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Jessica Lake, Jessica Lake is a Lecturer in Law at Swinburne University, and researches at the intersection of law, technology and gender. She is the author of The Face that Launched a Thousand Lawsuits (2016, Yale University Press), demonstrating that women forged a “right to privacy” in the United States in the 19th and 20th centuries by bringing cases protesting the unauthorized use and abuse of images of their faces and bodies.
“IT MUST BE confessed that the etiquette of the ‘kodaker’ has not kept pace with the development of the ‘kodak.’ It is difficult for some people to understand that there are those who have a strong prejudice against being promiscuously ‘snapped at’ through a camera,” opined an article from the Ladies Home Journalin 1900. The invention and release of the Kodak camera by New York entrepreneur George Eastman in 1888 heralded a new generation of photographic cameras, intensified debates about the unauthorized capture and circulation of people's (particularly women's) images at a time of shifting and unstable gender roles, and contributed to the recognition of a right to privacy in the United States, the first in the common law world.
When Eastman first introduced the trademarked and patented Kodak camera to the world at the Convention of the Photographic Association of America in Minneapolis, he cemented his role as the father of modern photography. In previous decades, photography had been an expensive and time-consuming pursuit requiring expert knowledge, complicated bulky equipment and the ambient conditions of light and stillness only generally achievable indoors within a studio setting. Individuals who desired likenesses of themselves or their family members sat for professionals in their studios or shops. This was a popular pastime, sought after by a growing new middle class (of shopkeepers, managers, clerks, and small traders) as well as budding “celebrities” (such as Oscar Wilde, as discussed in the previous chapter). By 1850, Americans were spending between eight and 12 million dollars a year on photographic portraits, and portraits constituted an astonishing 95 percent of all photographic production.
Photography, from its beginnings in the 1830s as Louis Daguerre's “daguerreotype” and William Henry Fox Talbot's “calotype,” had radically altered the nature of portraiture, creating images that were simultaneously more authentic and more autonomous than their drawn or painted equivalents. As a form of writing with light (with all the attendant theological and philosophical associations), photography occupied a unique relationship to truth.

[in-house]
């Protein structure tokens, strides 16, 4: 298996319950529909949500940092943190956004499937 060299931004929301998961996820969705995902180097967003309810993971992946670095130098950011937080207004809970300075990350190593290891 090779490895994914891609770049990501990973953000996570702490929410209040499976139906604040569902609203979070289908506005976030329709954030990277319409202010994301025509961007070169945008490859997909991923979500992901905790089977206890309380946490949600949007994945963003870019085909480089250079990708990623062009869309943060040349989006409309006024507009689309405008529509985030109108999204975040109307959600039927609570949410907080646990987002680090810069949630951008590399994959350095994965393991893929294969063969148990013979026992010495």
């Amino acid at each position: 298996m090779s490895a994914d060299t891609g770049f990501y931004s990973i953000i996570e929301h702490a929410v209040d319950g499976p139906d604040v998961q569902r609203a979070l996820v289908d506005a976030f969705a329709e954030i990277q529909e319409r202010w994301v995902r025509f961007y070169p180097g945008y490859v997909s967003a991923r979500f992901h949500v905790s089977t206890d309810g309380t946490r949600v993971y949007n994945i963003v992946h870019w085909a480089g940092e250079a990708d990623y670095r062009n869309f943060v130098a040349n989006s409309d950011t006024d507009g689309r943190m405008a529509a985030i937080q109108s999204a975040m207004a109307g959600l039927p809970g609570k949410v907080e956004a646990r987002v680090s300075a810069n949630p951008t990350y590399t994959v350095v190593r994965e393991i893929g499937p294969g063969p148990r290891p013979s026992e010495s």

Travel to many parts of Africa is a complicated undertaking — visas and shots, tickets … delays. A trip to Southern Rhodesia, however, is a breeze. No visa is required, just one or two innoculations, a passport and a confirmed onward reservation. Air travel reservations? Drop by a Pan American ticket counter anywhere in the United States and in seconds the computer will confirm space for you on an Air Rhodesia flight from Johannesburg, South Africa to the Rhodesian capital of Salisbury. It is all very convenient. The trouble is that when Pan Am, TWA, and perhaps other American carriers help make the going great, they apparently do it illegally.
To evaluate the feasibility and acceptability of the Takeaway Masterclass, a three-hour training session delivered to staff of independent takeaway food outlets that promoted healthy cooking practices and menu options.
A mixed-methods study design. All participating food outlets provided progress feedback at 6 weeks post-intervention. Baseline and 6-week post-intervention observational and self-reported data were collected in half of participating takeaway food outlets.
North East England.
Independent takeaway food outlet owners and managers.
Staff from eighteen (10 % of invited) takeaway food outlets attended the training; attendance did not appear to be associated with the level of deprivation of food outlet location. Changes made by staff that required minimal effort or cost to the business were the most likely to be implemented and sustained. Less popular changes included using products that are difficult (or expensive) to source from suppliers, or changes perceived to be unpopular with customers.